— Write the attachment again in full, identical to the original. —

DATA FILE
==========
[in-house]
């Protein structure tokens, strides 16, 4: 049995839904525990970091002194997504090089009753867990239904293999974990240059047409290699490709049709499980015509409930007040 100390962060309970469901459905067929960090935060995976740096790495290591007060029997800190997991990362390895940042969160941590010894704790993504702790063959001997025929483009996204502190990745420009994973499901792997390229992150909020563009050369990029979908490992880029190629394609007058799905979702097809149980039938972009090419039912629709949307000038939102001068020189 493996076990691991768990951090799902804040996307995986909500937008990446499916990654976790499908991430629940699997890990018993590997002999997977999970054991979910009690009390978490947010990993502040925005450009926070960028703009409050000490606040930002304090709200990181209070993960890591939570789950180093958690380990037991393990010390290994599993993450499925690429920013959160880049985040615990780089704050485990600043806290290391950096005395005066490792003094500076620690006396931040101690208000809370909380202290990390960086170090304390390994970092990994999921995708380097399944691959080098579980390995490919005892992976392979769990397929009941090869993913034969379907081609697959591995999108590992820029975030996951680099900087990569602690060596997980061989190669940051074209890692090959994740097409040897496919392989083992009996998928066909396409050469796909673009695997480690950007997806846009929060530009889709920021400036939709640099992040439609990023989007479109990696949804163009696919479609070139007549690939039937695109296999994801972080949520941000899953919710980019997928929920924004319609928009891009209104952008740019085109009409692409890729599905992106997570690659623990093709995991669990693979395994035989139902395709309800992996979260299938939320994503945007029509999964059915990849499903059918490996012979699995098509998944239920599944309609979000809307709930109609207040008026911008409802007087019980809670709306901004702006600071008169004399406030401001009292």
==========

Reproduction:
[in-house]
């Protein structure tokens, strides 16, 4: 049995839904525990970091002194997504090089009753867990239904293999974990240059047409290699490709049709499980015509409930007040 100390962060309970469901459905067929960090935060995976740096790495290591007060029997800190997991990362390895940042969160941590010894704790993504702790063959001997025929483009996204502190990745420009994973499901792997390229992150909020563009050369990029979908490992880029190629394609007058799905979702097809149980039938972009090419039912629709949307000038939102001068020189 493996076990691991768990951090799902804040996307995986909500937008990446499916990654976790499908991430629940699997890990018993590997002999997977999970054991979910009690009390978490947010990993502040925005450009926070960028703009409050000490606040930002304090709200990181209070993960890591939570789950180093958690380990037991393990010390290994599993993450499925690429920013959160880049985040615990780089704050485990600043806290290391950096005395005066490792003094500076620690006396931040101690208000809370909380202290990390960086170090304390390994970092990994999921995708380097399944691959080098579980390995490919005892992976392979769990397929009941090869993913034969379907081609697959591995999108590992820029975030996951680099900087990569602690060596997980061989190669940051074209890692090959994740097409040897496919392989083992009996998928066909396409050469796909673009695997480690950007997806846009929060530009889709920021400036939709640099992040439609990023989007479109990696949804163009696919479609070139007549690939039937695109296999994801972080949520941000899953919710980019997928929920924004319609928009891009209104952008740019085109009409692409890729599905992106997570690659623990093709995991669990693979395994035989139902395709309800992996979260299938939320994503945007029509999964059915990849499903059918490996012979699995098509998944239920599944309609979000809307709930109609207040008026911008409802007087019980809670709306901004702006600071008169004399406030401001009292």